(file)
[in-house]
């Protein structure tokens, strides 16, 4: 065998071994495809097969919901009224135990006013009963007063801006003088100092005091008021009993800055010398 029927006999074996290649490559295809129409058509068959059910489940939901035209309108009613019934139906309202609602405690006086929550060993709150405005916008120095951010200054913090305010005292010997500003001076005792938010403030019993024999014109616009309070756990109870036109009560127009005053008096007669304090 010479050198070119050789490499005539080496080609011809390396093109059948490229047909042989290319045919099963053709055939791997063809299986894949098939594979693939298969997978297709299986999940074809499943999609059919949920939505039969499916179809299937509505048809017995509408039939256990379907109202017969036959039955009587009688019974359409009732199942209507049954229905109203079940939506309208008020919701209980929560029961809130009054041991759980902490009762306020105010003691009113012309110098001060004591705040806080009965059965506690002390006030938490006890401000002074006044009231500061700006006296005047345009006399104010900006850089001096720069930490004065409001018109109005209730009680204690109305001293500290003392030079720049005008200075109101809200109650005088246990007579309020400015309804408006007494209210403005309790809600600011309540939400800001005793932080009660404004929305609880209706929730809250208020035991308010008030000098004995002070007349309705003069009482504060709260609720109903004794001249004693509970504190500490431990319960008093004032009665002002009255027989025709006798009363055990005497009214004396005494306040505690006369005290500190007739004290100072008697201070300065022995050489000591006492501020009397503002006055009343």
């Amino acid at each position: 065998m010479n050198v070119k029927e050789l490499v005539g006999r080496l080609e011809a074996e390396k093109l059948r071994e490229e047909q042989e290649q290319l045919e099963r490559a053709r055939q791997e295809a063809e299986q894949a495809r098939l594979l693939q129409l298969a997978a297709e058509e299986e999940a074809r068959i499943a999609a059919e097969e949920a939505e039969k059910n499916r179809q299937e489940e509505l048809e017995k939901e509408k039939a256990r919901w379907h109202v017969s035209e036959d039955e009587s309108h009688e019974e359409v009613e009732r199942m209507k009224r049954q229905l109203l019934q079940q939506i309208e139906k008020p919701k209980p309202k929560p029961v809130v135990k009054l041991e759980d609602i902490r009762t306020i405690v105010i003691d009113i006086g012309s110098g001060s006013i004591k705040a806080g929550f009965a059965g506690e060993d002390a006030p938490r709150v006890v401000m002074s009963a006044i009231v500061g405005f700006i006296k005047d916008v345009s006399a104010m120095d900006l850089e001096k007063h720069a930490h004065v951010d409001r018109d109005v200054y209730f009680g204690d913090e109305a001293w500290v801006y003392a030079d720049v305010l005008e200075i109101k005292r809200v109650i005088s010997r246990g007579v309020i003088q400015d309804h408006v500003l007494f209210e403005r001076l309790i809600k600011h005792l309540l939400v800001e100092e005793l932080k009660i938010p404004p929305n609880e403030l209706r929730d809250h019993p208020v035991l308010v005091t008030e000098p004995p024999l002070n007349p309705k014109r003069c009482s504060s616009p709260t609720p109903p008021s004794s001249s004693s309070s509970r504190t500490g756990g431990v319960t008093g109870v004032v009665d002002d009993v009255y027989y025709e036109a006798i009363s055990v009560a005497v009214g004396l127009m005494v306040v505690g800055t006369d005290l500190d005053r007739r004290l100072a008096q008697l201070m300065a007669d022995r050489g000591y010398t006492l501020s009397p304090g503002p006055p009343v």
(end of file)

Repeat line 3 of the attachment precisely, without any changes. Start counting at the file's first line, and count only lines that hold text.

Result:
């Amino acid at each position: 065998m010479n050198v070119k029927e050789l490499v005539g006999r080496l080609e011809a074996e390396k093109l059948r071994e490229e047909q042989e290649q290319l045919e099963r490559a053709r055939q791997e295809a063809e299986q894949a495809r098939l594979l693939q129409l298969a997978a297709e058509e299986e999940a074809r068959i499943a999609a059919e097969e949920a939505e039969k059910n499916r179809q299937e489940e509505l048809e017995k939901e509408k039939a256990r919901w379907h109202v017969s035209e036959d039955e009587s309108h009688e019974e359409v009613e009732r199942m209507k009224r049954q229905l109203l019934q079940q939506i309208e139906k008020p919701k209980p309202k929560p029961v809130v135990k009054l041991e759980d609602i902490r009762t306020i405690v105010i003691d009113i006086g012309s110098g001060s006013i004591k705040a806080g929550f009965a059965g506690e060993d002390a006030p938490r709150v006890v401000m002074s009963a006044i009231v500061g405005f700006i006296k005047d916008v345009s006399a104010m120095d900006l850089e001096k007063h720069a930490h004065v951010d409001r018109d109005v200054y209730f009680g204690d913090e109305a001293w500290v801006y003392a030079d720049v305010l005008e200075i109101k005292r809200v109650i005088s010997r246990g007579v309020i003088q400015d309804h408006v500003l007494f209210e403005r001076l309790i809600k600011h005792l309540l939400v800001e100092e005793l932080k009660i938010p404004p929305n609880e403030l209706r929730d809250h019993p208020v035991l308010v005091t008030e000098p004995p024999l002070n007349p309705k014109r003069c009482s504060s616009p709260t609720p109903p008021s004794s001249s004693s309070s509970r504190t500490g756990g431990v319960t008093g109870v004032v009665d002002d009993v009255y027989y025709e036109a006798i009363s055990v009560a005497v009214g004396l127009m005494v306040v505690g800055t006369d005290l500190d005053r007739r004290l100072a008096q008697l201070m300065a007669d022995r050489g000591y010398t006492l501020s009397p304090g503002p006055p009343v």